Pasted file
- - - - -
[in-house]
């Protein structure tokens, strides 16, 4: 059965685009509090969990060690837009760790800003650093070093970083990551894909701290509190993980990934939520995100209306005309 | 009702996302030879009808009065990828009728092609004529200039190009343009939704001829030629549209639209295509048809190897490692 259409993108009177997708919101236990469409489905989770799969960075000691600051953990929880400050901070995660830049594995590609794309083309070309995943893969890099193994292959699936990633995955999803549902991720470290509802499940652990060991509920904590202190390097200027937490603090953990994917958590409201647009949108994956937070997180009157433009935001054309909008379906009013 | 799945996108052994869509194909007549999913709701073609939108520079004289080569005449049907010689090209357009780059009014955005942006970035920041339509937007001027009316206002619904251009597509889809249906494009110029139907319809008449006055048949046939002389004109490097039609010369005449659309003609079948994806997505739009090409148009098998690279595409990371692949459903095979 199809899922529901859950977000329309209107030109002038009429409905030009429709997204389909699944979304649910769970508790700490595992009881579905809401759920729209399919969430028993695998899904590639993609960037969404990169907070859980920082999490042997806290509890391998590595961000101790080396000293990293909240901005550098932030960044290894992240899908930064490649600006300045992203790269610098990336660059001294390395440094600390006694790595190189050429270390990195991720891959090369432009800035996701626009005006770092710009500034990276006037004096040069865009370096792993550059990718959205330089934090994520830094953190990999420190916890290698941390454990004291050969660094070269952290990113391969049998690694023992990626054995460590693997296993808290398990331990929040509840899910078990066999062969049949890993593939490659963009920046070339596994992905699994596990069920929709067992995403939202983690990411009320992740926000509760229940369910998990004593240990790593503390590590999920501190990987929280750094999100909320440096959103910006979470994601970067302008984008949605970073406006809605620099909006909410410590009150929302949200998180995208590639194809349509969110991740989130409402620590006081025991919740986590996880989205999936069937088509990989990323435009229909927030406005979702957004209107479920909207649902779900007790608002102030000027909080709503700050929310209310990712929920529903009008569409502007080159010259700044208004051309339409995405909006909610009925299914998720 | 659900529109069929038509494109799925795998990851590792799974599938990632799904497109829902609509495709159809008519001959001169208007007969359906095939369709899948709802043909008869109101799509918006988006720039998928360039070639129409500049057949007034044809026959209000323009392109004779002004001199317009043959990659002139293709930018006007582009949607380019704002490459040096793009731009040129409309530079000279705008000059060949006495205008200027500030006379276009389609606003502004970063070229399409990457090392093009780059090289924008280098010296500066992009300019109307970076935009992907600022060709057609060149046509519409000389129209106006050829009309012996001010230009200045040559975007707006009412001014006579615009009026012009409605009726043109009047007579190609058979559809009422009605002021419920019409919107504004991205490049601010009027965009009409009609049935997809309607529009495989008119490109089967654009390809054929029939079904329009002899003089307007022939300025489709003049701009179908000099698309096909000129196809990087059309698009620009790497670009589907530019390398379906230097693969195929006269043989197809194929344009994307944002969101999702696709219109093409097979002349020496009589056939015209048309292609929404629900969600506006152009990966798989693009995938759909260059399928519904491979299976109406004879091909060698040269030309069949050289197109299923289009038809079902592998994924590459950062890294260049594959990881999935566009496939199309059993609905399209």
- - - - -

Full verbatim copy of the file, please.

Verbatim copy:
[in-house]
């Protein structure tokens, strides 16, 4: 059965685009509090969990060690837009760790800003650093070093970083990551894909701290509190993980990934939520995100209306005309 | 009702996302030879009808009065990828009728092609004529200039190009343009939704001829030629549209639209295509048809190897490692 259409993108009177997708919101236990469409489905989770799969960075000691600051953990929880400050901070995660830049594995590609794309083309070309995943893969890099193994292959699936990633995955999803549902991720470290509802499940652990060991509920904590202190390097200027937490603090953990994917958590409201647009949108994956937070997180009157433009935001054309909008379906009013 | 799945996108052994869509194909007549999913709701073609939108520079004289080569005449049907010689090209357009780059009014955005942006970035920041339509937007001027009316206002619904251009597509889809249906494009110029139907319809008449006055048949046939002389004109490097039609010369005449659309003609079948994806997505739009090409148009098998690279595409990371692949459903095979 199809899922529901859950977000329309209107030109002038009429409905030009429709997204389909699944979304649910769970508790700490595992009881579905809401759920729209399919969430028993695998899904590639993609960037969404990169907070859980920082999490042997806290509890391998590595961000101790080396000293990293909240901005550098932030960044290894992240899908930064490649600006300045992203790269610098990336660059001294390395440094600390006694790595190189050429270390990195991720891959090369432009800035996701626009005006770092710009500034990276006037004096040069865009370096792993550059990718959205330089934090994520830094953190990999420190916890290698941390454990004291050969660094070269952290990113391969049998690694023992990626054995460590693997296993808290398990331990929040509840899910078990066999062969049949890993593939490659963009920046070339596994992905699994596990069920929709067992995403939202983690990411009320992740926000509760229940369910998990004593240990790593503390590590999920501190990987929280750094999100909320440096959103910006979470994601970067302008984008949605970073406006809605620099909006909410410590009150929302949200998180995208590639194809349509969110991740989130409402620590006081025991919740986590996880989205999936069937088509990989990323435009229909927030406005979702957004209107479920909207649902779900007790608002102030000027909080709503700050929310209310990712929920529903009008569409502007080159010259700044208004051309339409995405909006909610009925299914998720 | 659900529109069929038509494109799925795998990851590792799974599938990632799904497109829902609509495709159809008519001959001169208007007969359906095939369709899948709802043909008869109101799509918006988006720039998928360039070639129409500049057949007034044809026959209000323009392109004779002004001199317009043959990659002139293709930018006007582009949607380019704002490459040096793009731009040129409309530079000279705008000059060949006495205008200027500030006379276009389609606003502004970063070229399409990457090392093009780059090289924008280098010296500066992009300019109307970076935009992907600022060709057609060149046509519409000389129209106006050829009309012996001010230009200045040559975007707006009412001014006579615009009026012009409605009726043109009047007579190609058979559809009422009605002021419920019409919107504004991205490049601010009027965009009409009609049935997809309607529009495989008119490109089967654009390809054929029939079904329009002899003089307007022939300025489709003049701009179908000099698309096909000129196809990087059309698009620009790497670009589907530019390398379906230097693969195929006269043989197809194929344009994307944002969101999702696709219109093409097979002349020496009589056939015209048309292609929404629900969600506006152009990966798989693009995938759909260059399928519904491979299976109406004879091909060698040269030309069949050289197109299923289009038809079902592998994924590459950062890294260049594959990881999935566009496939199309059993609905399209």